Essays on Culture, Religion and Rights
Culture and religion are overlapping phenomena: cultures are normally understood to subsume religions, and religions are very often central to cultures. The two are particularly closely associated when we focus on the kinds of difference that generate issues for public policy.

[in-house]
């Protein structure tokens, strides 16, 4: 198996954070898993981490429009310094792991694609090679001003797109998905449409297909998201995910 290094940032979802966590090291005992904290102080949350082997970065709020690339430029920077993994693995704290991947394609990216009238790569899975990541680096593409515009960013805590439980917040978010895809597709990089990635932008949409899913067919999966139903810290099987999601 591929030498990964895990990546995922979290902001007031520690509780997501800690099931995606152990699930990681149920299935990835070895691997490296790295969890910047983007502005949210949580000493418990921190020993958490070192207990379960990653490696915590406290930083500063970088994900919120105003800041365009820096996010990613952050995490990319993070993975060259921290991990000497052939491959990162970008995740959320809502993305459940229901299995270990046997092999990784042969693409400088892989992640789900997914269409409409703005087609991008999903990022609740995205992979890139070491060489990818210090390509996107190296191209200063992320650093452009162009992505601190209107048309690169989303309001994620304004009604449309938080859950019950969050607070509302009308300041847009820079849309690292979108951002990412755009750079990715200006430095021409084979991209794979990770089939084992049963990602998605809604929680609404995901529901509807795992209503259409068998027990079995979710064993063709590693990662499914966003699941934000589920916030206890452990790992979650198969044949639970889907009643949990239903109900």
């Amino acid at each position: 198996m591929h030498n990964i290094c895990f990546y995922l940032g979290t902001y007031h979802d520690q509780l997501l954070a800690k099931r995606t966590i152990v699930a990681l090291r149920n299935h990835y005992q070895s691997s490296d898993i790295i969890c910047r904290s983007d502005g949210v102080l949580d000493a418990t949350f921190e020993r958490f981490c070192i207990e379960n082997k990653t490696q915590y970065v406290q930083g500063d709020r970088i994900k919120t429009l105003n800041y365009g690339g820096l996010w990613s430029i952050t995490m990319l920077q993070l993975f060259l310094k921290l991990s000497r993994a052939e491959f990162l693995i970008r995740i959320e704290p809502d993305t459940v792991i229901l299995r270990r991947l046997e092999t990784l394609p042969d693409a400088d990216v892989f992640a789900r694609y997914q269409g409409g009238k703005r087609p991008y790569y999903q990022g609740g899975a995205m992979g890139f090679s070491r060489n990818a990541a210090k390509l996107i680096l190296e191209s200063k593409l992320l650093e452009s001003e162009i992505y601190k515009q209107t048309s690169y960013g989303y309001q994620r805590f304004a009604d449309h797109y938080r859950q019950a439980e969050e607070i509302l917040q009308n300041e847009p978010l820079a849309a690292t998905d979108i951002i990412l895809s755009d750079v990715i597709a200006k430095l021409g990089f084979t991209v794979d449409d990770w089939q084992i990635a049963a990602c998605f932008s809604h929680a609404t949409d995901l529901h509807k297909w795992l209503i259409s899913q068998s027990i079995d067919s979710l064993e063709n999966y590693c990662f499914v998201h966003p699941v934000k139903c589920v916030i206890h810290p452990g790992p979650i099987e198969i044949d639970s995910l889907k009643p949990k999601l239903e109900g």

The world has always been culturally and religiously diverse, but recent movements of population have intensified the internal diversity of societies. That increased diversity has presented societies with a number of pressing questions. How much should cultural differences matter? Can they and should they be treated impartially? Should they receive equal recognition and what sort of recognition might that be? Are cultural and religious differences at odds with human rights thinking or do universal human rights demand respect for those differences? When the demands of a religious faith clash with those of a society’s rules, which should take precedence? Should the religious have to endure whatever burdens their beliefs bring their way, or should they be accommodated so that their religious faith does not become a source of social disadvantage? Should they have to put up with unwelcome treatments of their beliefs or should they be protected from the offensive and the disrespectful? These are some of the many issues examined in Culture, Religion and Rights.